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I'm reviewing some of the theorems that make up the Full binary tree theorem and want to make sure my proof for how the number of internal nodes $I$ is related to the number of total nodes $N$ is correct.

I realize you could relate the number of internal nodes to the number of leaves and them simply add, and go from there but I'm trying not to use that proof in this example.

I'm using induction and I believe my proof valid but something about it seems so simple (and a bit wordy) I'm not sure if I'm missing something. Also if there are any other proofs someone would like to dish out that would be great. I realize you could do this purely with numbers and less "english" if trying to prove this on a perfect binary tree (much tighter restrictions on the tree), however the most concise way I can think of proving this for a full binary tree is rather wordy, and below.

The total number of nodes $N$ in a tree with $I$ internal nodes is $2I + 1$

Base case

A tree with $0$ internal nodes $I$ has $2(0) + 1 = 1$ total nodes.

Assumption

Let's assume that any full binary tree with $I$ internal nodes has $2I+1$ total nodes $N$.

Inductive step

Given a tree $T$ with $I+1$ internal nodes, take one of it's internal nodes whose children are both leaves and remove it's children. $T$ now has one less internal node or $I$ internal nodes meaning it has $2I+1$ total nodes. If we add the children back to our selected node, the number of internal nodes increases by $1 \text{ from } I \Rightarrow I+1$ and our total number of nodes $N$ increases by $2 \text{ from } 2I+1 \Rightarrow 2I+3$ which is the same as $2(I+1) + 1 \quad \blacksquare$.

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You went slightly astray with the last sentence: you lost track of the number of internal nodes. If we add the children back in, the number of internal nodes increases by $1$ from $I$ to $I+1$, not from $I+1$ to $I+2$. You also need to show that there actually is an internal node whose children are both leaves. If you’ve already defined the height (or depth, depending on your terminology) of a node, you can pick a leaf $v$ whose height is maximal: its sister must also be a leaf. You can also add a little connective tissue to the induction step, something like this:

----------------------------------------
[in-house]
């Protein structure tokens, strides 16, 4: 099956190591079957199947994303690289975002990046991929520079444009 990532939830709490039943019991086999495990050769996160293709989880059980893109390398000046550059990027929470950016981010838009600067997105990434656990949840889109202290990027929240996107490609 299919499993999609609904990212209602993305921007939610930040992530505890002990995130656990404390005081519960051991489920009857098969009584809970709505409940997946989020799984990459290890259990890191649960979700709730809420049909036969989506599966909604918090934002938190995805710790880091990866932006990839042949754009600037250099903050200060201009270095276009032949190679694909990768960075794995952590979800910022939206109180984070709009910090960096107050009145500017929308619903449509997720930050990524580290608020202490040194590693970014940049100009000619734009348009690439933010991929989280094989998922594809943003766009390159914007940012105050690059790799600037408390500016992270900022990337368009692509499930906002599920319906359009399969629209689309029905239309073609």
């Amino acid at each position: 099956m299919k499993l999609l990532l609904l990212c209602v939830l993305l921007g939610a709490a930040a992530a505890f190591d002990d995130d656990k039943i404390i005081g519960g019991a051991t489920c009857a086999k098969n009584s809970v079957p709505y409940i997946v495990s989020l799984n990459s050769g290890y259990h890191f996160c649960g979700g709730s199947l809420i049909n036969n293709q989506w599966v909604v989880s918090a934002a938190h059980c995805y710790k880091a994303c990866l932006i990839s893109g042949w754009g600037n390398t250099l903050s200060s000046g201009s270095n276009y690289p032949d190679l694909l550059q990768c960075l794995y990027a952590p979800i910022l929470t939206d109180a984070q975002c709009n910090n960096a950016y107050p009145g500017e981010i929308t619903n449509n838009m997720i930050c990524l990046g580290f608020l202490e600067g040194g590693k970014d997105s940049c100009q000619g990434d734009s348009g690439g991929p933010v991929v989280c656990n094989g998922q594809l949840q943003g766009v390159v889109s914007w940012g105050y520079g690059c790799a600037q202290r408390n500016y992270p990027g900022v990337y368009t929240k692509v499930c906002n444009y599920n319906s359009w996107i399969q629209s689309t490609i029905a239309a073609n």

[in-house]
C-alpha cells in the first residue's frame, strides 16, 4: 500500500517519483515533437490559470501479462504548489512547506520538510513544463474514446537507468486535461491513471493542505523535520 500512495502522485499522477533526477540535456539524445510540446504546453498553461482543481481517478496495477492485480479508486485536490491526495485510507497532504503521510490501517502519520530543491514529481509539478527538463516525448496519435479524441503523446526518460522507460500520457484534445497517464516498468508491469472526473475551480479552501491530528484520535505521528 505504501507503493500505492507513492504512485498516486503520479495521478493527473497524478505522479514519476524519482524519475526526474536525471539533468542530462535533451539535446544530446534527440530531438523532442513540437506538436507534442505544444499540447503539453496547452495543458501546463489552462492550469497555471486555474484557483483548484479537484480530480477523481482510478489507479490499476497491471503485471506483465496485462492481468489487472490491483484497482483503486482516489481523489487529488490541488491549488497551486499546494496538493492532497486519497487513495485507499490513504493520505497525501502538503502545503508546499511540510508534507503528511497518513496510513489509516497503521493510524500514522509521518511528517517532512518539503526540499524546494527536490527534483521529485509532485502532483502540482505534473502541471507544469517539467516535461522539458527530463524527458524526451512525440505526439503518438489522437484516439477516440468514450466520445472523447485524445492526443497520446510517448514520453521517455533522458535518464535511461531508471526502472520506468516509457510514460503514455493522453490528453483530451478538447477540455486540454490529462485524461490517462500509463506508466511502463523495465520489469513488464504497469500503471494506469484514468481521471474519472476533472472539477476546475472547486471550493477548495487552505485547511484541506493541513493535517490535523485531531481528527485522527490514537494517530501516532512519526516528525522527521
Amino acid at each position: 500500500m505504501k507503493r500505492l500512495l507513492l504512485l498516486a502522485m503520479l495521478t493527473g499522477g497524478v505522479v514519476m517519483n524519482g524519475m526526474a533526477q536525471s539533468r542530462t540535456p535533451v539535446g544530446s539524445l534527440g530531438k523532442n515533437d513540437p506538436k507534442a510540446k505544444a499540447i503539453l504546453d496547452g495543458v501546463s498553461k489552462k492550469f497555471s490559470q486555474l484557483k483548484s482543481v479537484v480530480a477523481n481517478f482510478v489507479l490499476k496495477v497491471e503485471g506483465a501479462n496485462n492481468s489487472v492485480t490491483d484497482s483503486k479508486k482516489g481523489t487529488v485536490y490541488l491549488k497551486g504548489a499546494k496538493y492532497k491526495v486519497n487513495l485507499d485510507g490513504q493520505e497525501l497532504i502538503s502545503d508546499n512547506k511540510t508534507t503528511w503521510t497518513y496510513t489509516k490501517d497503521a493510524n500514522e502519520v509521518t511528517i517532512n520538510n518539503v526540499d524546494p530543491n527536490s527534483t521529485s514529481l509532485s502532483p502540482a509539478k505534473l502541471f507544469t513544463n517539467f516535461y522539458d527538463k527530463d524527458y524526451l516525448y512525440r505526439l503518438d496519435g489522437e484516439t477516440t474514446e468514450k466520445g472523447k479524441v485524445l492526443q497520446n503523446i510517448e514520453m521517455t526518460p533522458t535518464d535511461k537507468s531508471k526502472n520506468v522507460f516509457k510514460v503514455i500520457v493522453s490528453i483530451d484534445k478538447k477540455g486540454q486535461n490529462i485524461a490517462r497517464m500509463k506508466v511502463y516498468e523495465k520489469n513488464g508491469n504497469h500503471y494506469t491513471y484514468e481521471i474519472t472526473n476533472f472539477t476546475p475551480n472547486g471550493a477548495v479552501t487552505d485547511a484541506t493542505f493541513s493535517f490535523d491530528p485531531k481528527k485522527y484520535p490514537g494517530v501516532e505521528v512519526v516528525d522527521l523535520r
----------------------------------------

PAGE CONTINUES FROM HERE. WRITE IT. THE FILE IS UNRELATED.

Suppose that the result is true for all full binary trees with $I$ internal nodes, and let $T$ be a full binary tree with $I+1$ internal nodes and $N$ nodes altogether. $T$ has at least one internal node, so it must have a leaf; let $v$ be a leaf of maximal height, so that its sister is necessarily also a leaf. Remove $v$ and its sister, and let $T'$ be the resulting tree; the parent of $v$, which was an internal node of $T$, is a leaf of $T'$, and the status of the other nodes of $T'$ is unchanged, so $T'$ has $I$ internal nodes. It is also a full binary tree, so by the induction hypothesis $T'$ has $2I+1$ nodes altogether. Clearly $N=(2I+1)+2=2(I+1)+1$, as desired.

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  • $\begingroup$ If I add the case where $I = 1$ to the base cases, is that enough to prove that some internal node with two leaf children does exist, since at least two leaves exist (and obviously they must be parented by one internal node)? $\endgroup$ – Dominic Farolino Jul 1 '16 at 23:34
  • $\begingroup$ @DomFarolino: No, because there can be leaves whose sisters are internal. $\endgroup$ – Brian M. Scott Jul 1 '16 at 23:41